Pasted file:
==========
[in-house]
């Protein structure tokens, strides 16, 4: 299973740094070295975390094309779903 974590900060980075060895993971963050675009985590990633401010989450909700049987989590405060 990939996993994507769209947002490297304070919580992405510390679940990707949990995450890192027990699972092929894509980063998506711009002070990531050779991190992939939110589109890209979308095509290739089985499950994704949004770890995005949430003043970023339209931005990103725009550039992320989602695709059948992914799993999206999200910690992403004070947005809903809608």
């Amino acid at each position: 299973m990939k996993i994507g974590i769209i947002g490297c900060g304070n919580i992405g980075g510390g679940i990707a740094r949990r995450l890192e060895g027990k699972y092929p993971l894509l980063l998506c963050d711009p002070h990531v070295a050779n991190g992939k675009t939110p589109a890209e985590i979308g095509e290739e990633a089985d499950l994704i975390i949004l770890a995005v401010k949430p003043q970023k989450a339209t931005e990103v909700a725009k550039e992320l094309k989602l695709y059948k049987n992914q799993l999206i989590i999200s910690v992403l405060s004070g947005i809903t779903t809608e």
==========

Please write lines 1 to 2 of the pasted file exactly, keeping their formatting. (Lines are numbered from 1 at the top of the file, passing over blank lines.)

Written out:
[in-house]
């Protein structure tokens, strides 16, 4: 299973740094070295975390094309779903 974590900060980075060895993971963050675009985590990633401010989450909700049987989590405060 990939996993994507769209947002490297304070919580992405510390679940990707949990995450890192027990699972092929894509980063998506711009002070990531050779991190992939939110589109890209979308095509290739089985499950994704949004770890995005949430003043970023339209931005990103725009550039992320989602695709059948992914799993999206999200910690992403004070947005809903809608």